9 Types of Narcissists Mental Health Experts Want You To Know About and How To Spot Them in Action

Photo: Getty Images/ Stephen Zeigler
In the era of therapy speak, "narcissist" is right up there with gaslighting and boundaries—which is to say it's often thrown around haphazardly and misused. While many people associate the term with anyone who regularly talks about themselves, narcissism goes beyond situational instances of dominating attention. These may certainly reflect narcissistic tendencies, but true narcissism is characterized by a constant inflated sense of self-importance—something that can show up differently among the various types of narcissists.

To be sure, a diagnosis of narcissistic personality disorder (NPD) has one particular manifestation as described in the Diagnostic and Statistical Manual of Mental Disorders or DSM-5 (more on that below), and a narcissist or someone with narcissistic traits does not always fit that clinical picture. Below, therapists share exactly how to identify a narcissist, as well as the nine core types of narcissists and the kind whose behavior is most dangerous.

Experts In This Article

What is a narcissist?

“A narcissist is someone who has a pathological level of narcissism,” says psychotherapist Alena Scigliano, LPC, author of Swimming with Sharks: Surviving Narcissistic-Infested Waters. The key word there is "pathological," notes Scigliano, since some degree of narcissism is “inherently within all of us and inherently healthy.” (After all, the polar opposite of narcissism, called echoism, entails having no clear sense of self or understanding of your own needs and emotions—which isn't ideal.)

As an example of healthy and typical narcissism, Scigliano points to adolescents, who “need to have some level of narcissism, so they can focus on themselves and become their own person separate from their parents.” In fact, some narcissistic traits—like having a strong sense of authority and self-sufficiency—are referred to as adaptive narcissism because they can actually help a person get ahead in life and assume leadership roles.

Maladaptive narcissism, by contrast, is characterized by the kinds of negative narcissistic behaviors, like entitlement and exploitation of others, that can interfere with a person's relationships and daily life. It's in this context that the narcissistic behavior becomes pathological, and the person exhibiting it would be called a narcissist.

What are the 5 main habits of a narcissist?

According to therapist Jillian Brandmaier, MHC-LP, the five main habits of a narcissist include:

  • Acting in a self-centered manner
  • Constantly seeking attention, validation, and admiration from others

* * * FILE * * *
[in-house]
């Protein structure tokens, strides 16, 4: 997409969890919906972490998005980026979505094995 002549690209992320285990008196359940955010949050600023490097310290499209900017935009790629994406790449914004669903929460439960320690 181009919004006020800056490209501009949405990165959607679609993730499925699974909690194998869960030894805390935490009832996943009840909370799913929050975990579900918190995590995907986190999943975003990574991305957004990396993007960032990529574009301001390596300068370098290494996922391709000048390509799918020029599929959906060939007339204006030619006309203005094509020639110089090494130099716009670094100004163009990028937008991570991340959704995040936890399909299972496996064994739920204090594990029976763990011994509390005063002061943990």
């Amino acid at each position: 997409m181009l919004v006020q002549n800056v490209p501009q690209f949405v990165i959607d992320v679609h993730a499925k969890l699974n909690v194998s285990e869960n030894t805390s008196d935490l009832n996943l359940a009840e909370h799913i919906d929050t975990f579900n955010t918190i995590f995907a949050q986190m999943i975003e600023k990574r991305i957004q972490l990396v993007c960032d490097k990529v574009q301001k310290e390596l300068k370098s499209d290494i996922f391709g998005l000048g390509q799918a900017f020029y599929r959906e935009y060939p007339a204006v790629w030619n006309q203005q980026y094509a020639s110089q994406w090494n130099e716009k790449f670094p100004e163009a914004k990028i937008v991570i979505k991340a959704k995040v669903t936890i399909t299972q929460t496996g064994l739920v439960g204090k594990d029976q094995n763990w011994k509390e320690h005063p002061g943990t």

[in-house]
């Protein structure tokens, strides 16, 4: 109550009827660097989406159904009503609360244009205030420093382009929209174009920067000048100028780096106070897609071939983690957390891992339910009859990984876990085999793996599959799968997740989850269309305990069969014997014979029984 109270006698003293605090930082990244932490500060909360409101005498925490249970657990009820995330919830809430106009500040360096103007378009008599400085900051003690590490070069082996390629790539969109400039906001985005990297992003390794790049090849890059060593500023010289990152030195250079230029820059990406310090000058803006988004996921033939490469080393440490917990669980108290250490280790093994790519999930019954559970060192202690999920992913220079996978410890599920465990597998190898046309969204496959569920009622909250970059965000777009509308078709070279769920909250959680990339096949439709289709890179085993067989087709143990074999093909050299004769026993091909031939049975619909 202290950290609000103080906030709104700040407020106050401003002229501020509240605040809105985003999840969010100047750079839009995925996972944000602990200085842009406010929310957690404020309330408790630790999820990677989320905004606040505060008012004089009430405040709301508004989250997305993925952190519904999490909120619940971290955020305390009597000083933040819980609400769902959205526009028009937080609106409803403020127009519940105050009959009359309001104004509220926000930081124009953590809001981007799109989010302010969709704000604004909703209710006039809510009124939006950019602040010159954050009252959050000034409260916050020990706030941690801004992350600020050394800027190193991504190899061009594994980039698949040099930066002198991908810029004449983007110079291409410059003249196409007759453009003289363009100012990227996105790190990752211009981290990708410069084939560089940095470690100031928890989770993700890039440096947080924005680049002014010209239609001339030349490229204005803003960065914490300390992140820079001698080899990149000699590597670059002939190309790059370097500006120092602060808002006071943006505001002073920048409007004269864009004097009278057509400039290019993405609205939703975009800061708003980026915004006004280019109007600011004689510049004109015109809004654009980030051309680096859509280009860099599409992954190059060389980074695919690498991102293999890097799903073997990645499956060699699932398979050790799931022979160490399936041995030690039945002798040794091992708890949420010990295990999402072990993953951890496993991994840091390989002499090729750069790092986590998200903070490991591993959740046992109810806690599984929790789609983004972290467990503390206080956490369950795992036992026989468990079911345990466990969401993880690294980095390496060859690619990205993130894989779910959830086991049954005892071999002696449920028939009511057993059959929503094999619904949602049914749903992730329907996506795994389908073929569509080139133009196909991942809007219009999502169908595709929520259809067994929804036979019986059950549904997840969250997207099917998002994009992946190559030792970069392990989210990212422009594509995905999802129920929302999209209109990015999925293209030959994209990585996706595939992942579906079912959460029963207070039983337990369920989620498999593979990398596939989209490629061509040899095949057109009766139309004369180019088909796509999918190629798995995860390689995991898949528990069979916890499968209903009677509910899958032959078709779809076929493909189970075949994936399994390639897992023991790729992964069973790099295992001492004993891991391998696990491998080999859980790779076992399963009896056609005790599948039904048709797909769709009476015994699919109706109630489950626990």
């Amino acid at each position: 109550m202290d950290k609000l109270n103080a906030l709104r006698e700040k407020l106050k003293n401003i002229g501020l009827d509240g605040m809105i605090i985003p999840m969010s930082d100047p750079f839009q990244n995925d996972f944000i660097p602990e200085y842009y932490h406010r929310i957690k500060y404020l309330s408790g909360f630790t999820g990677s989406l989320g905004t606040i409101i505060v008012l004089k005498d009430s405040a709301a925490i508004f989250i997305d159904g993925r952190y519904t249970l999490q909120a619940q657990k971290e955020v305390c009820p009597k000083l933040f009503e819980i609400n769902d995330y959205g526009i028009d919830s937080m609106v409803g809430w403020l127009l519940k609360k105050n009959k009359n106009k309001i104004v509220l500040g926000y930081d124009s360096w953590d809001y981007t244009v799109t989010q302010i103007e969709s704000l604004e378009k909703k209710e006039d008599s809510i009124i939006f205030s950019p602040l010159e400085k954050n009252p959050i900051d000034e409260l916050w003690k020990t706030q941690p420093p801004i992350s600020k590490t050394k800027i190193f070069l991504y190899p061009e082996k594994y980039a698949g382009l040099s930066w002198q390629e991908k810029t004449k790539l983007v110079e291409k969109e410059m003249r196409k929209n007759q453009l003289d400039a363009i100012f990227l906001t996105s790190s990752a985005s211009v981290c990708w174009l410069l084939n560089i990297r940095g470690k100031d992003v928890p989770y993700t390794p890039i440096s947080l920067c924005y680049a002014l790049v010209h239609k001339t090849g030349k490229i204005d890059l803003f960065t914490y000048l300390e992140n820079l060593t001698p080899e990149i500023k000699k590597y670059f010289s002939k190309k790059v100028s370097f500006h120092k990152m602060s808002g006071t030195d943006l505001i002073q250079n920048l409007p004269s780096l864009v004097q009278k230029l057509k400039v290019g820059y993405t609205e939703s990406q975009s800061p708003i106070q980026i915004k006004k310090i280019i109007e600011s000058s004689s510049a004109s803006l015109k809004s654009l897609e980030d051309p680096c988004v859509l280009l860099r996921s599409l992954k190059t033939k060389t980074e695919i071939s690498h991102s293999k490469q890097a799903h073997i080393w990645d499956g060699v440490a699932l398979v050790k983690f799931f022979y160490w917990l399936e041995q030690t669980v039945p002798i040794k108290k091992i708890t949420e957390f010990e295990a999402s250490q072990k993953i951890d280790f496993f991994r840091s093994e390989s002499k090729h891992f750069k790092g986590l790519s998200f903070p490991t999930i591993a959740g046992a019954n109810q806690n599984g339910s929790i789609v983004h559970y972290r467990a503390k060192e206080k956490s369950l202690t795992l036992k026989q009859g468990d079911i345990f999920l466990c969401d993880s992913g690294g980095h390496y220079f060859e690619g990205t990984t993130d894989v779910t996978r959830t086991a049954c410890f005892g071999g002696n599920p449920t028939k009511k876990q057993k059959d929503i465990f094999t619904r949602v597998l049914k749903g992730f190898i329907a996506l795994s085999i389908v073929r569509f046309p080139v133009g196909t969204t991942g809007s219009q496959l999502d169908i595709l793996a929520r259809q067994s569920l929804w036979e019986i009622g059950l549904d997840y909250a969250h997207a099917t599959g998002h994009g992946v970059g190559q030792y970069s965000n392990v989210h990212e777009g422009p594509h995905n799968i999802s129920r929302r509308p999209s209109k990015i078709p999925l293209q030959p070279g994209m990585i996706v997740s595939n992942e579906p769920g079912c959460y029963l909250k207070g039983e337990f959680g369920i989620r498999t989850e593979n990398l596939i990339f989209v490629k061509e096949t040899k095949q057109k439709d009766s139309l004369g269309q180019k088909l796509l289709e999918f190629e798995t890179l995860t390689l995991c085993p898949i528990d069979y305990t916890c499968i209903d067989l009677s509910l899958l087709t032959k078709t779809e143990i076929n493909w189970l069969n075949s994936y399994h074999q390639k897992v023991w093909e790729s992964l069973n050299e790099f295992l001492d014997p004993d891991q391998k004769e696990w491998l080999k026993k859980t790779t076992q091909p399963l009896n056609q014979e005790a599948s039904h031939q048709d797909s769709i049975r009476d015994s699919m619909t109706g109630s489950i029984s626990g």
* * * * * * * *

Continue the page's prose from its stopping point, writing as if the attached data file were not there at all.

• Fantasizing about methods to increase their power, status, and wealth
  • Habitually using others to meet their needs
  • Acting without empathy, sympathy, or remorse for harm caused to others

What is narcissistic personality disorder?

Distinct from narcissism, narcissistic personality disorder (NPD) is “the diagnosis that is prescribed within the DSM-5,” says Scigliano, referring to the manual used to diagnose mental health disorders. She adds that an individual must exhibit five out of nine established narcissist traits—and to the point where they interfere with their relationships and daily life—for them to be diagnosed with NPD. These include traits like an inflated sense of self-importance, a persistent need for praise and admiration, and an inability or unwillingness to empathize with others.

While there’s only one clinical diagnosis for narcissistic personality disorder in the DSM-5, there are various shades of narcissism, however, all of which can be problematic to encounter in any kind of relationship.

Why are narcissists dangerous in relationships?

The behavior of a narcissist can be dangerous and damaging in a relationship because they generally lack empathy and have an unending need for admiration, says psychologist Danielle Forshee, PsyD. Both qualities make it tough to manage conflict with them, “as they tend to require compliance with what they believe is correct,” she says.

By the same token, a narcissist will not accept responsibility or blame for hurtful actions—which is necessary for being in a healthy relationship. “I like to think of narcissists as doing the ‘D’s,’” says psychologist Rachel Hoffman, PhD, LCSW, chief clinical officer at mental wellness platform Real. “They deny, devalue, and get defensive.”